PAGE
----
Frass from ambrosia beetles on a carrot disk, with C. lukuohia growing in the middle. Photo courtesy of UH

Researchers at the College of Tropical Agriculture and Human Resources at the University of Hawaiʻi at Mānoa have published the first study to confirm the role of ambrosia beetles in Rapid ʻŌhiʻaDeath, as recently reported by UH.

Xyleborus ferrugineus, a non-native ambrosia beetle, is one culprit in the spread of Ceratocystis lukuohia, a tree-colonizing fungus that leads to widespread ROD in ʻōhiʻa lehua trees in the Puna area of the Big Island, according to Kylle Roy, formerly of CTAHR’s Department of Plant and Environmental Sciences.

Roy and other researchers found the beetle frass contained 62 percent C. lukuohia DNA and that 17 percent of the frass had viable fungus spores with the potential to spread to healthy ʻōhiʻa trees. Frass is the sawdust and woody droppings produced by ambrosia beetles and other wood-boring insects when they bore into and colonize trees.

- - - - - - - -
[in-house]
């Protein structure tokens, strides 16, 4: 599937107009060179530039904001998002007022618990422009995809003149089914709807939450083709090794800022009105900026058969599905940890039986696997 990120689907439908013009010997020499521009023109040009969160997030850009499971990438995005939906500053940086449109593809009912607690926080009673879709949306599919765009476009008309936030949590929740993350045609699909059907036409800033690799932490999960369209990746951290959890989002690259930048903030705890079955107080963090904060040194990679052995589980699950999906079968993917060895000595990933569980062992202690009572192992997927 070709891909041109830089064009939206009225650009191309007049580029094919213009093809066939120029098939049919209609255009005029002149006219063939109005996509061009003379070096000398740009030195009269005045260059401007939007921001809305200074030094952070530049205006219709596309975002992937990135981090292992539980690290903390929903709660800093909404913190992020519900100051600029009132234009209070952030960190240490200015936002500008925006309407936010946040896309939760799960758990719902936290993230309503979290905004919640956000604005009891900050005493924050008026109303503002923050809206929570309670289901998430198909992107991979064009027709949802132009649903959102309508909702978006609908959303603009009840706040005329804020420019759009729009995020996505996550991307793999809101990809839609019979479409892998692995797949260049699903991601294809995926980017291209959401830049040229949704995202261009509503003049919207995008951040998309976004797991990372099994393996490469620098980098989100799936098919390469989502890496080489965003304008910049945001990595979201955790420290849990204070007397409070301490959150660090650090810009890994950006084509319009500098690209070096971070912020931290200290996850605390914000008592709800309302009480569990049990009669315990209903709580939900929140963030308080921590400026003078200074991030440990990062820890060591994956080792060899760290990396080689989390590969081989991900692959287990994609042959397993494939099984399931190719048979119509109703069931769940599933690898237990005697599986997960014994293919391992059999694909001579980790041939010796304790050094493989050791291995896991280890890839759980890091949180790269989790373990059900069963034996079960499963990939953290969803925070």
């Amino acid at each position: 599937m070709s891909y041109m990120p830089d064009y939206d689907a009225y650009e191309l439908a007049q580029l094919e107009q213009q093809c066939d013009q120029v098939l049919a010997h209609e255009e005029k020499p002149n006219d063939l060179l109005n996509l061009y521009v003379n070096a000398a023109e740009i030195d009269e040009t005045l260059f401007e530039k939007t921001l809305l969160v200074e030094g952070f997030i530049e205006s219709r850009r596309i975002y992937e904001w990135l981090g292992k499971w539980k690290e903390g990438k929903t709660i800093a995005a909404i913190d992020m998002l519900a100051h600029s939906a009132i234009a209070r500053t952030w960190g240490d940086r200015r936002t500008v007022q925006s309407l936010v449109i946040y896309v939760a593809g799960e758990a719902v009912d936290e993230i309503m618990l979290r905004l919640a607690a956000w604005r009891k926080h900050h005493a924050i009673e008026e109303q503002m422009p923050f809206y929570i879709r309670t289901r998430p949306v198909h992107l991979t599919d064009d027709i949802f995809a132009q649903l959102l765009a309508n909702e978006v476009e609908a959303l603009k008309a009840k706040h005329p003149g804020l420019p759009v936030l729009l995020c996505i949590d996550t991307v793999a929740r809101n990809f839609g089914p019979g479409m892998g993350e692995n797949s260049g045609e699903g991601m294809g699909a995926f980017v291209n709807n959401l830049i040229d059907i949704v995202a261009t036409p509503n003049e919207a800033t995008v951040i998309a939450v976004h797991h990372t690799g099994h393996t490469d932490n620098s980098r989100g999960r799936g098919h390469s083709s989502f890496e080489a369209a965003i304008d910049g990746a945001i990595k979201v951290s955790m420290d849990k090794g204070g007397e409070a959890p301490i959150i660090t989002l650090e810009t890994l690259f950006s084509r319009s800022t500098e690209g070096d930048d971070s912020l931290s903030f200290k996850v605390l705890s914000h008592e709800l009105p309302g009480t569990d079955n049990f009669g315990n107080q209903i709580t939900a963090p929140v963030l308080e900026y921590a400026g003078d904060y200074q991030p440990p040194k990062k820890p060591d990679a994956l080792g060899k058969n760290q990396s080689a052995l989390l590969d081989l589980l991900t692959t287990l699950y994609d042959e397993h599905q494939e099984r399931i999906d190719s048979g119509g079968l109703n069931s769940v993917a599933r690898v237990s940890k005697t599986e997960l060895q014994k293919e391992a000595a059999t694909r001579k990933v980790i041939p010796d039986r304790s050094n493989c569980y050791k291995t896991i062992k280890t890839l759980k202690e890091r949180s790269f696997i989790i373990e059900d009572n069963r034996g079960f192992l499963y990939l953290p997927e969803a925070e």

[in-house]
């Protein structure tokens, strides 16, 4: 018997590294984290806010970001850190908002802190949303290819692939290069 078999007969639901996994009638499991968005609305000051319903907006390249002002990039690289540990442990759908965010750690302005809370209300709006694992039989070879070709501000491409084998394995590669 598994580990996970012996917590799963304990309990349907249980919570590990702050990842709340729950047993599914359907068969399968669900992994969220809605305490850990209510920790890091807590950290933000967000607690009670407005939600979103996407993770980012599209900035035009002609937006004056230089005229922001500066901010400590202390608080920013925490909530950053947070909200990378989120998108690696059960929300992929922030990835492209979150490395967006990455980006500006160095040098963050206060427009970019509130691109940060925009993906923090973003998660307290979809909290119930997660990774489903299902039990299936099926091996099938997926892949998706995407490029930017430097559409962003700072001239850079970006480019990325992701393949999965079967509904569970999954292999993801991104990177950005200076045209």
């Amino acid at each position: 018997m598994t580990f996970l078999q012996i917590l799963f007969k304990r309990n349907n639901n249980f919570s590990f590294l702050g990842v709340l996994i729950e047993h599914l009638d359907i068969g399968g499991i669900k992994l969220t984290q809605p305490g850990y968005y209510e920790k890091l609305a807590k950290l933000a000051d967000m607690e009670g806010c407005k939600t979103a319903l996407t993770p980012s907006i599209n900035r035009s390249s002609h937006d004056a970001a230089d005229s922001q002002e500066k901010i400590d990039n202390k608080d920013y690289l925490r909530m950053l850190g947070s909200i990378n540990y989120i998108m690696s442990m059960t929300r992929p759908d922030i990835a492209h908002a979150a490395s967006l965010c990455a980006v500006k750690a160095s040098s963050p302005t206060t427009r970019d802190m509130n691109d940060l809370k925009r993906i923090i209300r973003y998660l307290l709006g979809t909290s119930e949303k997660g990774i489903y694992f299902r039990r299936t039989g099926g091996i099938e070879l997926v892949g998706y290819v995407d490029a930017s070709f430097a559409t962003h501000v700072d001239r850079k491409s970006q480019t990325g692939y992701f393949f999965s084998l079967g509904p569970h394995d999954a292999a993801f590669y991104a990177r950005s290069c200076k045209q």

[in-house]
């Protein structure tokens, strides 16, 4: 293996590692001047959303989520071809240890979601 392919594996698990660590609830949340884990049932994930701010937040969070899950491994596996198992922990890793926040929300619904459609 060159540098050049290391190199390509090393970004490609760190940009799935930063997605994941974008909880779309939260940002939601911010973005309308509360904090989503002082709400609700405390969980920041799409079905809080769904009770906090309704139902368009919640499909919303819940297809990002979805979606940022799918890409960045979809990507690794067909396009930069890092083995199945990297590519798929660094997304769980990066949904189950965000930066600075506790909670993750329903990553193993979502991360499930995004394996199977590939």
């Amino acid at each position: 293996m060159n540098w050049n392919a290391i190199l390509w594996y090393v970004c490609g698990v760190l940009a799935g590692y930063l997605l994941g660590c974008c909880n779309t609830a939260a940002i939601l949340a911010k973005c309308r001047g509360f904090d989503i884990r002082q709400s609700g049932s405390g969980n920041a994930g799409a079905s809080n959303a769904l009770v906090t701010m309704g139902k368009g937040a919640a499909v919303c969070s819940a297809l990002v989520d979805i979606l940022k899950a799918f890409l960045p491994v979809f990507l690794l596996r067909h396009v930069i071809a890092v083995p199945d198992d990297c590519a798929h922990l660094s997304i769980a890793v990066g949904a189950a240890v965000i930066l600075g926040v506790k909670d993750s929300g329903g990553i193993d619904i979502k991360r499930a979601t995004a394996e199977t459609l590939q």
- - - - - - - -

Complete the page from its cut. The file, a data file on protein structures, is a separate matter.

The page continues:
“Other players or species are creating potentially infectious frass as well,” Roy said. “Once we have a better handle on what species we are dealing with, we can develop better management strategies.”

CTAHR researcher Marc Hughes said the study shows the wood dust that ambrosia beetles create, when they attack and burrow inside ROD-killed trees, can contain living C. lukuohia fungal spores and is likely a contributing source of fungal inoculum on the Big Island.

“Further research is needed to better understand to what extent boring dust plays in the larger context of ROD-induced mortality on the island,” Hughes said.

Read the full story on CTAHR’s website.